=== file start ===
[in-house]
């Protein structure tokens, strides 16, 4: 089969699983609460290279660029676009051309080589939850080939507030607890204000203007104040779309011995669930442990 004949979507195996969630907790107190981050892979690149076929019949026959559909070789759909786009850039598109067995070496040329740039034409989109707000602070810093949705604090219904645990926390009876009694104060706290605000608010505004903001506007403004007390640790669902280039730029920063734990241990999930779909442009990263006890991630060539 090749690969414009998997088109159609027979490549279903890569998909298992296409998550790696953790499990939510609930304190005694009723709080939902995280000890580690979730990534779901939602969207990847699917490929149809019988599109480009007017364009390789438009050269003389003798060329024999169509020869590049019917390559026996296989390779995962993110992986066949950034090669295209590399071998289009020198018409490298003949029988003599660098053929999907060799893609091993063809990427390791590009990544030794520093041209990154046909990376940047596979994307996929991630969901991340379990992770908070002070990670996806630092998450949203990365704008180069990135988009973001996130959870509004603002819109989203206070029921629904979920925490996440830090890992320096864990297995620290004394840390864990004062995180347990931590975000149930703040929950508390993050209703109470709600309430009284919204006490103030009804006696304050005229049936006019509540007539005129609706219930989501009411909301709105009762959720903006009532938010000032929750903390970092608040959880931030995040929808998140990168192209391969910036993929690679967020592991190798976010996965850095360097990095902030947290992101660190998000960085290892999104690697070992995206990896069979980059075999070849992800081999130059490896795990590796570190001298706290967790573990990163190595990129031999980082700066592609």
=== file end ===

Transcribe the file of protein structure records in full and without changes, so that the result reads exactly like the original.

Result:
[in-house]
């Protein structure tokens, strides 16, 4: 089969699983609460290279660029676009051309080589939850080939507030607890204000203007104040779309011995669930442990 004949979507195996969630907790107190981050892979690149076929019949026959559909070789759909786009850039598109067995070496040329740039034409989109707000602070810093949705604090219904645990926390009876009694104060706290605000608010505004903001506007403004007390640790669902280039730029920063734990241990999930779909442009990263006890991630060539 090749690969414009998997088109159609027979490549279903890569998909298992296409998550790696953790499990939510609930304190005694009723709080939902995280000890580690979730990534779901939602969207990847699917490929149809019988599109480009007017364009390789438009050269003389003798060329024999169509020869590049019917390559026996296989390779995962993110992986066949950034090669295209590399071998289009020198018409490298003949029988003599660098053929999907060799893609091993063809990427390791590009990544030794520093041209990154046909990376940047596979994307996929991630969901991340379990992770908070002070990670996806630092998450949203990365704008180069990135988009973001996130959870509004603002819109989203206070029921629904979920925490996440830090890992320096864990297995620290004394840390864990004062995180347990931590975000149930703040929950508390993050209703109470709600309430009284919204006490103030009804006696304050005229049936006019509540007539005129609706219930989501009411909301709105009762959720903006009532938010000032929750903390970092608040959880931030995040929808998140990168192209391969910036993929690679967020592991190798976010996965850095360097990095902030947290992101660190998000960085290892999104690697070992995206990896069979980059075999070849992800081999130059490896795990590796570190001298706290967790573990990163190595990129031999980082700066592609």